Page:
Commercial Rent Update:
Commercial Rent Update: new legislation has come into force which extends protections given to commercial tenants during the pandemic
On the 24 March 2022, The Commercial Rent (Coronavirus) Act 2022 came into force with the intention of extending the protections afforded to commercial tenants during the coronavirus pandemic. The Act will apply to tenancies where the tenant occupies premises for business purposes – whether contracted out of Part 2 of the Landlord and Tenant Act 1954 or not.
In this update, we outline the framework of this legislation and look at the potential impacts.
The Act aims to avoid a mass of insolvencies for those tenants who fell into arrears during the pandemic now that general restrictions on landlords’ enforcement powers have been lifted. The Act does this by ring-fencing certain ‘protected rent debts’ that accrued during a ‘protected period’.
- Protected rent debts refer to any rent, service charge, interest or VAT that fell into arrears as a result of forced closure of whole or part of the tenants business under coronavirus regulations.
- The protected period runs between 21 March 2020 to the earlier of either (1) 18 July 2021 in England and 7 August 2021 in Wales, or (2) the last day the tenants business was subject to forced closure under the applicable coronavirus regulations.
If the landlord and tenant are in dispute about the payment of these protected rent debts, then the Act will allow tenants to seek relief through a new arbitration scheme. Landlords are subject to a moratorium on enforcement of these debts for 6 months from the date the Act came into force (i.e. until 25 Sept 2022) or until the arbitration has concluded (provided this began within 6 months).
This means that a landlord’s entitlement to issue a debt claims is temporarily suspended. Consequently, landlords are unable to enforce rights of forfeiture or re-entry, exercise CRAR or draw down of rent deposits etc. until the moratorium ceases to be in effect.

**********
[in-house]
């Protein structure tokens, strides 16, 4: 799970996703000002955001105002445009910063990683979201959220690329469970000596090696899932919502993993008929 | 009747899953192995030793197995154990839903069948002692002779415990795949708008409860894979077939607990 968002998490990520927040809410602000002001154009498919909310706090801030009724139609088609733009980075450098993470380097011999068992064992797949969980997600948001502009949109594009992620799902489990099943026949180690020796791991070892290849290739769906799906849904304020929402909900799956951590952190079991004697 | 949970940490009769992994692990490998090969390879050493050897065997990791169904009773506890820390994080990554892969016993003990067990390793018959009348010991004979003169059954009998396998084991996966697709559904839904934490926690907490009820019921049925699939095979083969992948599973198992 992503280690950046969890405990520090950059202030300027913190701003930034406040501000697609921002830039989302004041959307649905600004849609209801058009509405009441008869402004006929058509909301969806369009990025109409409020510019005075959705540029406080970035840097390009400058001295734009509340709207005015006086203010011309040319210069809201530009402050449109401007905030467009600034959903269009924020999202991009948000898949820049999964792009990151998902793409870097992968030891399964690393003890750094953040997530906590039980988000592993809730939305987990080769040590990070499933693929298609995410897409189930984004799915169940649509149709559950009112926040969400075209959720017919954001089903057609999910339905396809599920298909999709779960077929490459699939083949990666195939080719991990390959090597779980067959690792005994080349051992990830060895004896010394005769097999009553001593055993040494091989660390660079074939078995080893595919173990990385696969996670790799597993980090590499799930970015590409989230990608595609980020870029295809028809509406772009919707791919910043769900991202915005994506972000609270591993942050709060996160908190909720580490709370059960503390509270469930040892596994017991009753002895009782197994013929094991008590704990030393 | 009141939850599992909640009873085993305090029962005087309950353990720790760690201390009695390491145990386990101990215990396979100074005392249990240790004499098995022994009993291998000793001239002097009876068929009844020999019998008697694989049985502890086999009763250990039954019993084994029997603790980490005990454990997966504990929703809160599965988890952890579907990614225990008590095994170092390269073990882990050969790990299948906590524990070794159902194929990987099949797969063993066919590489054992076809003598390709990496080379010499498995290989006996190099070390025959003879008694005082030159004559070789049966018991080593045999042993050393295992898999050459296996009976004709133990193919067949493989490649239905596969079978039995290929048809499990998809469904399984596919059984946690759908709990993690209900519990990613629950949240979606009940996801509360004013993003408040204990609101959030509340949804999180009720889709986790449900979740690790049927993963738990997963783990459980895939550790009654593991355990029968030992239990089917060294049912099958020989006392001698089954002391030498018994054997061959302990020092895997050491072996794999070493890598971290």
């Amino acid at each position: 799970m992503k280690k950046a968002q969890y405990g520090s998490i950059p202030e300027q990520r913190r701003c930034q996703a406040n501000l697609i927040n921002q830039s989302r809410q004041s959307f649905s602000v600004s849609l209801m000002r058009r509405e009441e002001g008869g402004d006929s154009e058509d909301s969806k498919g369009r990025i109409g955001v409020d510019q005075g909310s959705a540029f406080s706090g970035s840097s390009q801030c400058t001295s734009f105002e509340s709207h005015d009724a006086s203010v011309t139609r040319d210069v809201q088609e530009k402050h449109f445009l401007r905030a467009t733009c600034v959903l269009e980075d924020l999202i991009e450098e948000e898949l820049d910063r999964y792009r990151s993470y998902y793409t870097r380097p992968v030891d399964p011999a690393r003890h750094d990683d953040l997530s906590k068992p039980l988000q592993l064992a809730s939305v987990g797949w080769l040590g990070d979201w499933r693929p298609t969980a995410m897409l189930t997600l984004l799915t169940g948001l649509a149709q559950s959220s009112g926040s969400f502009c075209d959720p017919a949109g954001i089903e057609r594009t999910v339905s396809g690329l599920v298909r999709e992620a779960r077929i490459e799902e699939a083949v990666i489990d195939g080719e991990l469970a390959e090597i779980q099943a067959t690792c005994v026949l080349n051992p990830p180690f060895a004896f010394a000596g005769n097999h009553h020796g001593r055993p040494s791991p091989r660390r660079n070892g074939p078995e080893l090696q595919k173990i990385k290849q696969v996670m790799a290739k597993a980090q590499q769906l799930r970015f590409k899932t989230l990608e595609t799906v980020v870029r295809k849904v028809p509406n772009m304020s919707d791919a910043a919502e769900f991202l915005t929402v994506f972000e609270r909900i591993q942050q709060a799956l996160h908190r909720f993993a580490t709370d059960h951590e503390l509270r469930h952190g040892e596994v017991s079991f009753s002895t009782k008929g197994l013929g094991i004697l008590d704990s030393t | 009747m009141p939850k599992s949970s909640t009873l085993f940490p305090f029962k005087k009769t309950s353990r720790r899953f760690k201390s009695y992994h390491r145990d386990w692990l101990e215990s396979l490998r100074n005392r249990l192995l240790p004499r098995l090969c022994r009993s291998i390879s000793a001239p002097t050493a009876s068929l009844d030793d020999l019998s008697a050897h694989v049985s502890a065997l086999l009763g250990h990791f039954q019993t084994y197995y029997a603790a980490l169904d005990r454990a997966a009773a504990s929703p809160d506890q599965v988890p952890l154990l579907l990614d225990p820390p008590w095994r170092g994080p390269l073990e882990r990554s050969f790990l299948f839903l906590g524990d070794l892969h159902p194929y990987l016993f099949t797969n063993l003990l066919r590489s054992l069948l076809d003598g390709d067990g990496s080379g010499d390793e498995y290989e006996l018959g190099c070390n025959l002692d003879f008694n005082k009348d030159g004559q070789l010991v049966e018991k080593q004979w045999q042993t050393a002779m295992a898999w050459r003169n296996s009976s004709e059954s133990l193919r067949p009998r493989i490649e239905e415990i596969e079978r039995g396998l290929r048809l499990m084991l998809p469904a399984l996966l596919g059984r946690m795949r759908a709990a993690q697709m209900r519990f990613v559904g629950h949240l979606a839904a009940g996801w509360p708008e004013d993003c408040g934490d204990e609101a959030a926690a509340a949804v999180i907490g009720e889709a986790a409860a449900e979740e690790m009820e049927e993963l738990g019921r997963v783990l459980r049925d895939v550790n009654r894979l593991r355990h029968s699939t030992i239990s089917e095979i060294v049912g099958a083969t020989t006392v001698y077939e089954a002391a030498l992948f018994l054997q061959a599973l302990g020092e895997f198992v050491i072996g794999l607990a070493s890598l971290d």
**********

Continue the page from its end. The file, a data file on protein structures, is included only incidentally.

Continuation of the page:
The arbitration process can be initiated by either party before the end of the 6 month period (i.e. before 25 Sept 2022). The arbitrator will have the power to defer or reduce payment of protected rent debts based on an assessment of the tenant’s viability and the landlord’s solvency; if the tenant does not have enough to pay the arrears, then they are likely to grant a relief provided that the landlord will not be made insolvent.
The Potential Impacts
Fear of the arbitration process should promote genuine negotiation between landlords and tenants; it is costly and uncertain and would inevitably further damage the relationship. However, there is a risk that it will punish landlords who have been sympathetic to their tenants and chosen not to pursue debt claims since lockdown.
There is an incentive for tenants to simply wait until the last moment to initiate arbitration and/or elongate negotiations in the meantime, as it will give them more breathing space and a chance at relief regardless. Landlords therefore have a tactical decision to make – they can wait and hope that the tenant does not apply for arbitration (with a view of pursing enforcement after the moratorium has ended); they can trust that the tenant will enter meaningful negotiations; or they can apply for arbitration now in order to get debt paid sooner, even if this comes at a loss.
If you have any questions or require tailored advice about how this legislation will impact you, then please get in touch with a member of our Property Department.
Written by Tom Spratley – Trainee Solicitor.